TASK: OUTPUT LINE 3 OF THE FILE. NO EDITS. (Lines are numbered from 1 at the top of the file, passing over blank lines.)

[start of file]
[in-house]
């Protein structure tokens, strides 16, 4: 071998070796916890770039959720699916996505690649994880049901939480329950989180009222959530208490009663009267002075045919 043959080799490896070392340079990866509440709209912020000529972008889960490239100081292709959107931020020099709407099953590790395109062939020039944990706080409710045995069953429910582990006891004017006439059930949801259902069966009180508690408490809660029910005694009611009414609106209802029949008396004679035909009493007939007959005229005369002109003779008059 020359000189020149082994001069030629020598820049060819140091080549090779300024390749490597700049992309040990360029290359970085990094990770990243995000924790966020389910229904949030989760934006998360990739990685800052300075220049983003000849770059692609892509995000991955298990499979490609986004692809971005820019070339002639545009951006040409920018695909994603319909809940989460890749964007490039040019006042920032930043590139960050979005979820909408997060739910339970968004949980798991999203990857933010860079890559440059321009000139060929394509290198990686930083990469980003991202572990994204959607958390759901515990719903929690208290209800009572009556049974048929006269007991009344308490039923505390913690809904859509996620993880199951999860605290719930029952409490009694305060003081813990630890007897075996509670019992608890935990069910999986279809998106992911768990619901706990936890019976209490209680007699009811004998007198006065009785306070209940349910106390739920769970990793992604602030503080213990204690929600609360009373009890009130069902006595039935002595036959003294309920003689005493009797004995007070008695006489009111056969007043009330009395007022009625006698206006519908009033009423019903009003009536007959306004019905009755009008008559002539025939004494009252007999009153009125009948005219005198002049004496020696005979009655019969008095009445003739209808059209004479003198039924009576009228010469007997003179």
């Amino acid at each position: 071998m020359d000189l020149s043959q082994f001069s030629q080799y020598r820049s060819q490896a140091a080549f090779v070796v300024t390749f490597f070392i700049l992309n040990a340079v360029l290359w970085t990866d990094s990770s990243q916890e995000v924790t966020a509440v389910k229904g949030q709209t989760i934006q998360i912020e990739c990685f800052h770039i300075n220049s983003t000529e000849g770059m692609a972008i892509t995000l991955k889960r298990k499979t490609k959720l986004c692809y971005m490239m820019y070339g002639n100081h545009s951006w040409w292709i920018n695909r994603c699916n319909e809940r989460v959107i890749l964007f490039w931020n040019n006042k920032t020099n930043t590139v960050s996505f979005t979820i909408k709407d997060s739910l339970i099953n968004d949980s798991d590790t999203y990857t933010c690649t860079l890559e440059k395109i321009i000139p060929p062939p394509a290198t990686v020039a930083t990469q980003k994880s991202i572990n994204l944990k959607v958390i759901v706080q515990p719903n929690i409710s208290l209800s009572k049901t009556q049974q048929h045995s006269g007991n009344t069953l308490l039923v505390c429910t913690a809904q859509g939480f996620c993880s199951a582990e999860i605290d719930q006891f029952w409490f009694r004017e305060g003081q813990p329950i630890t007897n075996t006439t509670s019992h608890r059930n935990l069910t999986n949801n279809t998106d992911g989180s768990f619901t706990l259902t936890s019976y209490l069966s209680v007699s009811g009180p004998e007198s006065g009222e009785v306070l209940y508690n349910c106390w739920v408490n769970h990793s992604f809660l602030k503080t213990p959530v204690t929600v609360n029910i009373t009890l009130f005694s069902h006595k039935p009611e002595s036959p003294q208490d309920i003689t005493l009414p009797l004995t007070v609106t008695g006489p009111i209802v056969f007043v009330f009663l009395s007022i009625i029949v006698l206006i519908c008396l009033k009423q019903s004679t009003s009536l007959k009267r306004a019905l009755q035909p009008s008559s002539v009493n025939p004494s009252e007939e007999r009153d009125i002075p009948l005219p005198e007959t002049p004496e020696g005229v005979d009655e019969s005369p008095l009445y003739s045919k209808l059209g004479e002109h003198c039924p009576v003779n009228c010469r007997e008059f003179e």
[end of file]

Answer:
């Amino acid at each position: 071998m020359d000189l020149s043959q082994f001069s030629q080799y020598r820049s060819q490896a140091a080549f090779v070796v300024t390749f490597f070392i700049l992309n040990a340079v360029l290359w970085t990866d990094s990770s990243q916890e995000v924790t966020a509440v389910k229904g949030q709209t989760i934006q998360i912020e990739c990685f800052h770039i300075n220049s983003t000529e000849g770059m692609a972008i892509t995000l991955k889960r298990k499979t490609k959720l986004c692809y971005m490239m820019y070339g002639n100081h545009s951006w040409w292709i920018n695909r994603c699916n319909e809940r989460v959107i890749l964007f490039w931020n040019n006042k920032t020099n930043t590139v960050s996505f979005t979820i909408k709407d997060s739910l339970i099953n968004d949980s798991d590790t999203y990857t933010c690649t860079l890559e440059k395109i321009i000139p060929p062939p394509a290198t990686v020039a930083t990469q980003k994880s991202i572990n994204l944990k959607v958390i759901v706080q515990p719903n929690i409710s208290l209800s009572k049901t009556q049974q048929h045995s006269g007991n009344t069953l308490l039923v505390c429910t913690a809904q859509g939480f996620c993880s199951a582990e999860i605290d719930q006891f029952w409490f009694r004017e305060g003081q813990p329950i630890t007897n075996t006439t509670s019992h608890r059930n935990l069910t999986n949801n279809t998106d992911g989180s768990f619901t706990l259902t936890s019976y209490l069966s209680v007699s009811g009180p004998e007198s006065g009222e009785v306070l209940y508690n349910c106390w739920v408490n769970h990793s992604f809660l602030k503080t213990p959530v204690t929600v609360n029910i009373t009890l009130f005694s069902h006595k039935p009611e002595s036959p003294q208490d309920i003689t005493l009414p009797l004995t007070v609106t008695g006489p009111i209802v056969f007043v009330f009663l009395s007022i009625i029949v006698l206006i519908c008396l009033k009423q019903s004679t009003s009536l007959k009267r306004a019905l009755q035909p009008s008559s002539v009493n025939p004494s009252e007939e007999r009153d009125i002075p009948l005219p005198e007959t002049p004496e020696g005229v005979d009655e019969s005369p008095l009445y003739s045919k209808l059209g004479e002109h003198c039924p009576v003779n009228c010469r007997e008059f003179e």